A: Please intervene, although someone with such a punitive, manipulative approach to child-rearing would likely put you in a permanent time-out from your friendship for suggesting her parenting could be improved. Of course you know that critiquing the way someone raises her child is a minefield, so tread accordingly. Get together with your cousin for lunch without your kids and say that she has a remarkable child and you love spending time with both of them, but that sometimes you feel she could take a different approach with her daughter. You can hand her the book, Between Parent and Child by Haim Ginott, which is a wonderful, slender volume on seeing the world through your children’s eyes and gently guiding them through life. Materials available at the Gessell Institute of Child Development would also give your cousin some perspective. Then, when you are together with your kids, and she tries to enlist you in one of her manipulative schemes, you can say, “Janis, this is the kind of thing I was mentioning. Chloe is just acting like a kid, and I don’t think she deserves the silent treatment.” There is a slim chance your cousin will reflect and reform. More likely, Chloe will spend years sorting out the damage done by her mother.

Q. Unheeded Medical Advice: How much sympathy do you give someone who ignores the doctor’s advice? My wife had been to dozens of doctors for several health problems. In most cases, she refuses their advice, but complains when she is no better. Among her ailments, she suffers from insomnia. She has had sleep studies done and found there is no physical reason for this inability to sleep. She has been advised to stop napping during the day, spend only eight hours in bed at night and get out of bed and read a book when she can’t sleep. She refuses to do them all, yet continues to complain. This has gone on for years. At what point do I get to stop playing the role of sympathetic spouse and tell her that until she tries to get better, I don’t want to hear about it anymore.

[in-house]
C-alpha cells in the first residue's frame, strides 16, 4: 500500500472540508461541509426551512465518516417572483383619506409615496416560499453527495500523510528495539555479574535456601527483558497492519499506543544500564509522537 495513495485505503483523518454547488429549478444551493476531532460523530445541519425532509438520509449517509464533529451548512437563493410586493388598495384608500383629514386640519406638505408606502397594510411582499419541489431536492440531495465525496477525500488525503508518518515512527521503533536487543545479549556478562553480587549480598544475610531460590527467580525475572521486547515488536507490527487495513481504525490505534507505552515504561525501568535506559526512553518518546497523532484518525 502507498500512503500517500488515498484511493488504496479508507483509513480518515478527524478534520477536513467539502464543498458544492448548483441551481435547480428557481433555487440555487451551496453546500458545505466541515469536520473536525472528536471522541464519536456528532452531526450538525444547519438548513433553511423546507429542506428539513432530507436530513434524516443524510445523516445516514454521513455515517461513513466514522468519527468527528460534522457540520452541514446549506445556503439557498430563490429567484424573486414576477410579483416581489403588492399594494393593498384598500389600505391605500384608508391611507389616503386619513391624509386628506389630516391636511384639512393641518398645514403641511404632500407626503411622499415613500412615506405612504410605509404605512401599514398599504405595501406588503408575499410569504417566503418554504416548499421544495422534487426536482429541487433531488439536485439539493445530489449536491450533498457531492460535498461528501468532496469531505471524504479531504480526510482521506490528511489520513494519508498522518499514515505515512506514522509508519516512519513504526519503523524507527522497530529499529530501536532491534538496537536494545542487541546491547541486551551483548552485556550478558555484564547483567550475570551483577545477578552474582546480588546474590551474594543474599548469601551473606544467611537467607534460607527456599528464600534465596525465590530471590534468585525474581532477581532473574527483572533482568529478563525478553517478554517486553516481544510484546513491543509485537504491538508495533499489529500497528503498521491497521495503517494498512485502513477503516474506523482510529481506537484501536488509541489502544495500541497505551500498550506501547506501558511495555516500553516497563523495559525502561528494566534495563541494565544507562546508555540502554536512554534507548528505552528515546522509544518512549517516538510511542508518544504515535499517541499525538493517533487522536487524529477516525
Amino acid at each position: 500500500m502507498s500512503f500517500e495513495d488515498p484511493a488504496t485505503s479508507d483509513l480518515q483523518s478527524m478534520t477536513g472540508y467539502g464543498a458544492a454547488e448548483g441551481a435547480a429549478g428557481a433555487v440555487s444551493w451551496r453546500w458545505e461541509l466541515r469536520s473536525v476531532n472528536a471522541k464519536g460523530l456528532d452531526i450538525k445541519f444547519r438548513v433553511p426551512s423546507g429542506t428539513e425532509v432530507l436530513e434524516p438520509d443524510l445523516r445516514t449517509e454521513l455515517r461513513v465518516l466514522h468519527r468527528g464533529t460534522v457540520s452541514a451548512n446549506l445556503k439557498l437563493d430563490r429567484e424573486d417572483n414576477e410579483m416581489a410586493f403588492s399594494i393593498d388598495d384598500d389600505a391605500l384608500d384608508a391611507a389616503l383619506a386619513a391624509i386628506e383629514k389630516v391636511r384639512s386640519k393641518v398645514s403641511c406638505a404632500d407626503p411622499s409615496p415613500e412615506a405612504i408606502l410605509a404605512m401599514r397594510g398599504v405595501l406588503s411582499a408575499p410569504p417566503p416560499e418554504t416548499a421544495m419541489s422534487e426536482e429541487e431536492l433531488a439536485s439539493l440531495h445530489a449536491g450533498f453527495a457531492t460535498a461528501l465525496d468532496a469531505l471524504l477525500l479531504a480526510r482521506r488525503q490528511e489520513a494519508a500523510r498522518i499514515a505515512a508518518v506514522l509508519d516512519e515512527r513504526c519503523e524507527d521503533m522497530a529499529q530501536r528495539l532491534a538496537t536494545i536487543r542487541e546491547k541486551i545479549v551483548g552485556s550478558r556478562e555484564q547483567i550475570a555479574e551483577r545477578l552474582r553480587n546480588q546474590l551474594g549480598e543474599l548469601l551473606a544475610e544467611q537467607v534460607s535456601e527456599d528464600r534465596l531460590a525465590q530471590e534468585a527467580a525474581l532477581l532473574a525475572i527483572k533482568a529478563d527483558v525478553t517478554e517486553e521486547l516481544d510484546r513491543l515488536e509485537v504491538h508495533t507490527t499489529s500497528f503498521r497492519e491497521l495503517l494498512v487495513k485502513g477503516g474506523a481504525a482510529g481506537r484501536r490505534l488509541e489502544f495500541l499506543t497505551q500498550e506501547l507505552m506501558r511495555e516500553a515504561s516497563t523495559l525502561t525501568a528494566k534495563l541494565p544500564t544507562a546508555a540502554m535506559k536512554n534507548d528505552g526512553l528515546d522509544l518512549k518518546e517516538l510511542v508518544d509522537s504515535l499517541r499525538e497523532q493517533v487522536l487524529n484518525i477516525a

A: Now would be a good time for her wake-up call. If your account is correct, you’ve been a sympathetic, if frustrated, source of support for years. If your wife won’t do the basics to address her many problems it’s likely that she enjoys being mired in them and the attention she gets for her “health crises.” So stop feeding the beast. Start with her sleeping problem. If she won’t follow these obvious rules, then say, “Honey, I know not getting any sleep is miserable, but you’re not taking the doctor’s advice, so I can’t talk about it anymore.” It may be that you eventually need to tell her your separate sleeping arrangements are going to be in separate domiciles.

Q. Re: Pet rats: The rats from the filthy house sound like pet rats. They are real valid pets just like hamsters, mice, gerbils, rabbits, etc. I agree she should report the house to animal control but she should see if she can find a fancy rat shelter that will take in the pet rats (yes they exist). Many people are unfairly prejudiced against pet rats and it would be a shame if animal control killed them thinking they were pests.

A: So the colleague pressures the letter writer to cat sit for her (which is ridiculous in itself), then it simply slips her mind to explain she’s not looking to re-establish bubonic plague, she just has pet rats. If you’ve given someone the keys to your rat-filled household without establishing the rats are guests, you leave yourself open to having the exterminator come calling.